What Nonprofits Need to Know About Conflicts of Interest


Nonprofits exist to provide a public benefit and are generally run by paid staff and community volunteers that are passionate about the organization’s mission. Nonprofit board members are often volunteers with other careers and are often involved due to the professional expertise they bring to the organization.

Having independent parties involved in the management of a nonprofit is considered a best practice, but there is still significant potential for a conflict of interest to develop. Avoiding these sticky situations can become a full-time job in and of itself, and managing conflicts of interest is arguably one of the most important roles of nonprofit boards in exercising good governance and upholding the public trust.

A conflict of interest occurs when the personal or financial interests of an individual are at odds with the nonprofit organization’s interest and their responsibility to further their mission. For example, if a board member owns a construction business and uses his or her influence to win a construction contract with the nonprofit organization, then there is a conflict.

Some conflicts of interest are unavoidable, and some are even essential to the productivity of the organization. But the nonprofit’s leadership has to manage conflicts in a way that prevents excessive private benefits to individuals associated with the organization. If not properly managed, there could be significant penalties imposed by the IRS called “intermediate sanctions” that could be imposed on the individuals benefiting from the transactions as well as the nonprofit organization.

Here are some things to remember to help you manage conflicts of interest.

  • Have a written conflict of interest policy. Draft and use a conflict of interest policy that governs every aspect of the nonprofit’s business affairs. (For examples on how to write a conflict of interest policy, refer to IRS Form 1023.) And don’t just draft a policy and file it away. The easy part is drafting it. The harder part is keeping it front of mind and following it. Every member of the board and leadership of a nonprofit should examine their business transactions through the lens of that policy, and manage conflicts before they become a problem.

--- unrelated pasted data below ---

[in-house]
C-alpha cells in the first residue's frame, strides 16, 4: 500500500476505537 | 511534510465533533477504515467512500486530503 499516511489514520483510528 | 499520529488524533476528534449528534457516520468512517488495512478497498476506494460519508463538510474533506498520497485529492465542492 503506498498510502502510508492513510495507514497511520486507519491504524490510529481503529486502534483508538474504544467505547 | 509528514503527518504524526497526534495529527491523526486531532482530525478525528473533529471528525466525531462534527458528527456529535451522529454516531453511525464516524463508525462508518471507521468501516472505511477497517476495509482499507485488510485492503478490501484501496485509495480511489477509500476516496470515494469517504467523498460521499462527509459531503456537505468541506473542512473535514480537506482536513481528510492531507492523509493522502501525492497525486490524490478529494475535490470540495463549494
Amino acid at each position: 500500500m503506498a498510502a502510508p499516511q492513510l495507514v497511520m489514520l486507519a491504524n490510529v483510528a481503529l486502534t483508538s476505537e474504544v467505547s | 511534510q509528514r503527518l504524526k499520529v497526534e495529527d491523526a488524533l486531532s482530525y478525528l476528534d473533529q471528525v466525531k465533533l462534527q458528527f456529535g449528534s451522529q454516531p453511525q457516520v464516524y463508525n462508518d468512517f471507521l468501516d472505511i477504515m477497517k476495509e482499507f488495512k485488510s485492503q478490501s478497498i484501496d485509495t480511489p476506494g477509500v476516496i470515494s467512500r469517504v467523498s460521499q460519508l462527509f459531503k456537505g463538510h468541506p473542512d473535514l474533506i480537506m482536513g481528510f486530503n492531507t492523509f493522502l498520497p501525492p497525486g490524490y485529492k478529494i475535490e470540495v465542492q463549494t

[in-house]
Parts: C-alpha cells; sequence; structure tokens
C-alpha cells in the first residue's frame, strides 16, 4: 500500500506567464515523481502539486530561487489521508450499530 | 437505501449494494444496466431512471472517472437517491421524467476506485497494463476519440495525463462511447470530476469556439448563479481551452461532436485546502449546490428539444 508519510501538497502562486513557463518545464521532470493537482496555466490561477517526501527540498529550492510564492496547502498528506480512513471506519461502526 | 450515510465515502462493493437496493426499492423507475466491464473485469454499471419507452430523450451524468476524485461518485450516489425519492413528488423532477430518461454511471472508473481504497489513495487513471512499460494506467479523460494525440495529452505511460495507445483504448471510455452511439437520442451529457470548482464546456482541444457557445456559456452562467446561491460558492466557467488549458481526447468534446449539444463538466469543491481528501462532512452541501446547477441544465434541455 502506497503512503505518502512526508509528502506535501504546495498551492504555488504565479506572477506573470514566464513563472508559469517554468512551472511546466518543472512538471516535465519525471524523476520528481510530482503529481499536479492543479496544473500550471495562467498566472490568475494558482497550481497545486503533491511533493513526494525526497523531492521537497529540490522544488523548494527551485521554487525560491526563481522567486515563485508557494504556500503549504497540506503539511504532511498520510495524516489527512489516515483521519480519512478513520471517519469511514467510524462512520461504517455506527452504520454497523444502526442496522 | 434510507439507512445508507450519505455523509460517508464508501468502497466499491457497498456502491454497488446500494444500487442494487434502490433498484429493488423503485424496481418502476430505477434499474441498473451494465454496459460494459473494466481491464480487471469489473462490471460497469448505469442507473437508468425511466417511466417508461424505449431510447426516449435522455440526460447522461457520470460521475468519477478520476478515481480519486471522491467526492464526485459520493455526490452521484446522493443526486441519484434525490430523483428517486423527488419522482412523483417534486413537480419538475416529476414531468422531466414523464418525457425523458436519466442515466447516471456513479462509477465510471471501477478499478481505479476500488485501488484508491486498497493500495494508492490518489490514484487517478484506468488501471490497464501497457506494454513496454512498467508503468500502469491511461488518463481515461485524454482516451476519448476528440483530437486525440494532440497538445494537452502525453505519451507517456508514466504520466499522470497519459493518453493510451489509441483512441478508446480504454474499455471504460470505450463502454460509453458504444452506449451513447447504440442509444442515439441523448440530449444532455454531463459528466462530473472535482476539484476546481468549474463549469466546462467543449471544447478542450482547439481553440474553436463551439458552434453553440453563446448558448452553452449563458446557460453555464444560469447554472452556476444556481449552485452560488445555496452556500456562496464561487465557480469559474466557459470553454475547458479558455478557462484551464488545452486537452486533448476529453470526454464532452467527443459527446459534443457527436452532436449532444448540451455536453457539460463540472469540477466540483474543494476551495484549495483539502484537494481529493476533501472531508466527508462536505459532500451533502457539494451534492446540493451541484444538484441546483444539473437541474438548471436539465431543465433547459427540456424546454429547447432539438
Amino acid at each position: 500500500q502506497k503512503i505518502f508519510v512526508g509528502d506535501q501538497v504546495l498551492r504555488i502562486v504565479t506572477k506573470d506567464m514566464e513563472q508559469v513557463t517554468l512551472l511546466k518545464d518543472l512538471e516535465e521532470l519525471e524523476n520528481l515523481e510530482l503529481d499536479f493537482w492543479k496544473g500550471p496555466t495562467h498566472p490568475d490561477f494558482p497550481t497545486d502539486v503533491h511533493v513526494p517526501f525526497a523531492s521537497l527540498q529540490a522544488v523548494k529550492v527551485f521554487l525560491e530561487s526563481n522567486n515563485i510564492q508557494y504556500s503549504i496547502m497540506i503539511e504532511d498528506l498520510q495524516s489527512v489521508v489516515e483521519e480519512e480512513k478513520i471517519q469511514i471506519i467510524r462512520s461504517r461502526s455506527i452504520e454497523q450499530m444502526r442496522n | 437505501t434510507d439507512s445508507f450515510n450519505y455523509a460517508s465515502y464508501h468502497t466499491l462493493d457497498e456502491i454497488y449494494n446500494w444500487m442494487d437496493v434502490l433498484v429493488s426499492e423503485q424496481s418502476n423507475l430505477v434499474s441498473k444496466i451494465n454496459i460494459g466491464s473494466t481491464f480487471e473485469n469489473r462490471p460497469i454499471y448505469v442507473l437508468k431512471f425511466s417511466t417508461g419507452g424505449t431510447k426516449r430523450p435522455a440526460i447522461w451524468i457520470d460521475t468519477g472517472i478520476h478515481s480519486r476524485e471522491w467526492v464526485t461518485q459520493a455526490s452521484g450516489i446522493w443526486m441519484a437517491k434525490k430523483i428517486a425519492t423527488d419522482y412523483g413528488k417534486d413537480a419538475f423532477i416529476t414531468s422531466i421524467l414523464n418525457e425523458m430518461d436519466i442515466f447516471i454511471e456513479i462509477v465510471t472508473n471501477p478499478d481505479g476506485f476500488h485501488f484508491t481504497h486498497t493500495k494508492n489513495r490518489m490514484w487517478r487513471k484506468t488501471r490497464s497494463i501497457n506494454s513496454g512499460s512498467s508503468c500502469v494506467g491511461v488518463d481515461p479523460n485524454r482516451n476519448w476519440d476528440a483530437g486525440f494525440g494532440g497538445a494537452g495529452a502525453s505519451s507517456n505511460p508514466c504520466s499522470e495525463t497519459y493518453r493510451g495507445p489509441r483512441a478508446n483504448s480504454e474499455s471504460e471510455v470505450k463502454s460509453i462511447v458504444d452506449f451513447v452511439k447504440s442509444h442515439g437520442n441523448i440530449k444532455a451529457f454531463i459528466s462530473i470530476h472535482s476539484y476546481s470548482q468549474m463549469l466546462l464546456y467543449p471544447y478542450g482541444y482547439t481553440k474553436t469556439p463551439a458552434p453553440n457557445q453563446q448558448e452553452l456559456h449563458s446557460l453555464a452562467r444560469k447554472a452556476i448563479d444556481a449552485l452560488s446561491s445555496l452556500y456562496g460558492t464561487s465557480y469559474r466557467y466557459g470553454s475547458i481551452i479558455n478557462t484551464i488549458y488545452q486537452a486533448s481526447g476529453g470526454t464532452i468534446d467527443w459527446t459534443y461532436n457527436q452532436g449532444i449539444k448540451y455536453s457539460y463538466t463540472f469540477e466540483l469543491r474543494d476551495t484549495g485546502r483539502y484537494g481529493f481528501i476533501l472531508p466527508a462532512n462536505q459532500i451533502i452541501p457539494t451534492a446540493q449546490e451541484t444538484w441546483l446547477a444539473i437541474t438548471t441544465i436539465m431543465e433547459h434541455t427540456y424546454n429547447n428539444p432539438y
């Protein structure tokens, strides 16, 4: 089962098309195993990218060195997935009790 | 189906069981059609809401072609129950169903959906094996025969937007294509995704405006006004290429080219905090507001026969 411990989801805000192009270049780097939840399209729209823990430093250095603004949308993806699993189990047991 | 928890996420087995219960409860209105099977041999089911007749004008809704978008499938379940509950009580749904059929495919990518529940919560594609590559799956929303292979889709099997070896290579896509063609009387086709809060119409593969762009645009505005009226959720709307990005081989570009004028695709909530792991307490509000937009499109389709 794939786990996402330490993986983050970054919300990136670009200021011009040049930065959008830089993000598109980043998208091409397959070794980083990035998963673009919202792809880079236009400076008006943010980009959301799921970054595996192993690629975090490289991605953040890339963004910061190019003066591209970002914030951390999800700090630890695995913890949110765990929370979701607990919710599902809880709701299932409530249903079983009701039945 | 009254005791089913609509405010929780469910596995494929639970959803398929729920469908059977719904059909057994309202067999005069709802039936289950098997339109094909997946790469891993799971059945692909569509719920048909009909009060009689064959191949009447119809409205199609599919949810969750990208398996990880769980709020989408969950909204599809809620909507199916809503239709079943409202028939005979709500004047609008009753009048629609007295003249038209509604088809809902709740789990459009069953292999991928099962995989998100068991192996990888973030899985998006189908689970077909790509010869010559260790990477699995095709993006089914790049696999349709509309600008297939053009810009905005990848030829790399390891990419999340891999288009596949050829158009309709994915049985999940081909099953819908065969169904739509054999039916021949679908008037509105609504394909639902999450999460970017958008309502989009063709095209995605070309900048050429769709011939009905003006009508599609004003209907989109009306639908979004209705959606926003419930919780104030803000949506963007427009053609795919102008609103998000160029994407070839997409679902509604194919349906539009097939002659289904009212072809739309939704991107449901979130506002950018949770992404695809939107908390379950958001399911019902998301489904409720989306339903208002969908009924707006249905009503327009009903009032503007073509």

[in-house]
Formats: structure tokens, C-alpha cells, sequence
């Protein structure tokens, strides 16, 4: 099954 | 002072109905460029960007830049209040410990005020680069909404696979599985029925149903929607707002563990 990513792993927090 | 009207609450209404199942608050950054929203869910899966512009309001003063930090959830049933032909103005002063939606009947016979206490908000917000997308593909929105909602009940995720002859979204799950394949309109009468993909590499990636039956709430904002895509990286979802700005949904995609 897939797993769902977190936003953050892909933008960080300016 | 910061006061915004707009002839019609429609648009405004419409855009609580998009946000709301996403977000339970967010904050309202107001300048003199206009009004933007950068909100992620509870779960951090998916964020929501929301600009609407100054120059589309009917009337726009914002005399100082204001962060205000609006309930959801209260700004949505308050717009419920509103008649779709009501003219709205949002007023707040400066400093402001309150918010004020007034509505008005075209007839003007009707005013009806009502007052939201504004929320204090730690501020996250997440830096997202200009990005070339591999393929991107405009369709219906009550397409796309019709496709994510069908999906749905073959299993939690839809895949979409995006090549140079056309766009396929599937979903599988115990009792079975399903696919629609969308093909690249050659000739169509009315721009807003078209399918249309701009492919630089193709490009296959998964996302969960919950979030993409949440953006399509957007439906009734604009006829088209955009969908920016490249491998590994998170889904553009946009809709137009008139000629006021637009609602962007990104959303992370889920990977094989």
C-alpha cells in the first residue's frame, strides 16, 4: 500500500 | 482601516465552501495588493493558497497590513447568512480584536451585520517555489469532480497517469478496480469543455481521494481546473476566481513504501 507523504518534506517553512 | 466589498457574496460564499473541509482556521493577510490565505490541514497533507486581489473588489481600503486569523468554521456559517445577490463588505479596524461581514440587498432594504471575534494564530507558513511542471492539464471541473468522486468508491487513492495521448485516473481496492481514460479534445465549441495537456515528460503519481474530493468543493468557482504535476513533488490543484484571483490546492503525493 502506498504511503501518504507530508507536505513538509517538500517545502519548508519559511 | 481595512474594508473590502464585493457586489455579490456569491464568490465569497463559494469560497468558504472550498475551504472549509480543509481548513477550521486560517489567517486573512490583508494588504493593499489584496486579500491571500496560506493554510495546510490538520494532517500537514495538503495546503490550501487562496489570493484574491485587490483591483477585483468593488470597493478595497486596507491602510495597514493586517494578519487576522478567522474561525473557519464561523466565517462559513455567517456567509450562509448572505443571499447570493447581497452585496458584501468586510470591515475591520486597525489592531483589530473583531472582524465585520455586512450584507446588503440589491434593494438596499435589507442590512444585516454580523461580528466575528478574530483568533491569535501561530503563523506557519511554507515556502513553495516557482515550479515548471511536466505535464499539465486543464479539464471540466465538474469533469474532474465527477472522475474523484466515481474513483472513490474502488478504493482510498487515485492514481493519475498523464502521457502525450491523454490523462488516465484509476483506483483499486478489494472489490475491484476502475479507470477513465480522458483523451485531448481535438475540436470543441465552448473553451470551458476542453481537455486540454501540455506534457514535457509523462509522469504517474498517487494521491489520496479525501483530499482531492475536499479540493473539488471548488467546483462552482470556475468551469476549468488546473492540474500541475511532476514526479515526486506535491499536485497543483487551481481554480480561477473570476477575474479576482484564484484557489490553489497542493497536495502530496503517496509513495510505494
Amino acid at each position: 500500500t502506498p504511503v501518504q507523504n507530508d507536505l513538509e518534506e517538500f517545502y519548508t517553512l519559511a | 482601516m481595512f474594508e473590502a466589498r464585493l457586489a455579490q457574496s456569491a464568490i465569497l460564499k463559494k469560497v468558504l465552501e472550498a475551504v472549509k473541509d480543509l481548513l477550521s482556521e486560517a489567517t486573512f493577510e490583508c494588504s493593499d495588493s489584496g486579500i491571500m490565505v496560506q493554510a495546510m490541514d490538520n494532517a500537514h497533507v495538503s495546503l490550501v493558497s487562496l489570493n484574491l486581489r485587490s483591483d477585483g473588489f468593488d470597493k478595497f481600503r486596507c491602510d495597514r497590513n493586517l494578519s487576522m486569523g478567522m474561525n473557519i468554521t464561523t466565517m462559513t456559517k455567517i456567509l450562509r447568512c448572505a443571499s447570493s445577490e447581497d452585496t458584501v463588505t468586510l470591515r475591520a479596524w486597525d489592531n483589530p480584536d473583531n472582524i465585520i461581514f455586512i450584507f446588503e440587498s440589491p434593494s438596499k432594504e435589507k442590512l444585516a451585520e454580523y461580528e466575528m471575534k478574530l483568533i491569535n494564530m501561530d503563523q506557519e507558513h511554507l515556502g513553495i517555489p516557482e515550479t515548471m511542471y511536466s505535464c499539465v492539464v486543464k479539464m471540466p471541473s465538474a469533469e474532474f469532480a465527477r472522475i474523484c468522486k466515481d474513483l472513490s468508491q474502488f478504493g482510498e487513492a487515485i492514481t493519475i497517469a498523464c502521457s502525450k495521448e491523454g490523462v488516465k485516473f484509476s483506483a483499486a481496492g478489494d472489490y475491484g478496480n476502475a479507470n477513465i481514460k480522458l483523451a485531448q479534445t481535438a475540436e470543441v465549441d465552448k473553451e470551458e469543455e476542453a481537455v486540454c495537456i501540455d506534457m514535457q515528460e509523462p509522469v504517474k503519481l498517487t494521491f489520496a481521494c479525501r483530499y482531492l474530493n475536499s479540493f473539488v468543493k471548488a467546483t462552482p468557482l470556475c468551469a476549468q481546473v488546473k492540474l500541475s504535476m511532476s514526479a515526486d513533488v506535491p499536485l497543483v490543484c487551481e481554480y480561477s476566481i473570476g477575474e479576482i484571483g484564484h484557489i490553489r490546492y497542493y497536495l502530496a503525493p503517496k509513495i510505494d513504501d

• Educate your board on how to handle conflicts. Members of the board of directors should be aware of how to conduct themselves in the event of a conflict of interest. The written policies will be their guide, but a continuous effort to educate board members on how handle conflicts is critical. Take time during a board meeting to discuss and brainstorm potential types of conflicts for your nonprofit organization so that everyone knows what to do in the event a conflict arises. For example, if the board is voting on a matter where a board member has a conflict, the best practice is for the board member to abstain from the vote or recuse himself or herself and leave the room.
  • Make sure there is a culture of full disclosure. If, for example, a lawyer is providing services from a law firm that is connected to the nonprofit through board or management relationships, the party with the conflict should make the organization aware of the situation. Most organizations have a process of sending out an annual conflict of interest survey to members of management and the board. These related party transactions will also potentially be disclosed in the nonprofit organization’s audited or reviewed financial statements or their Form 990 tax return.


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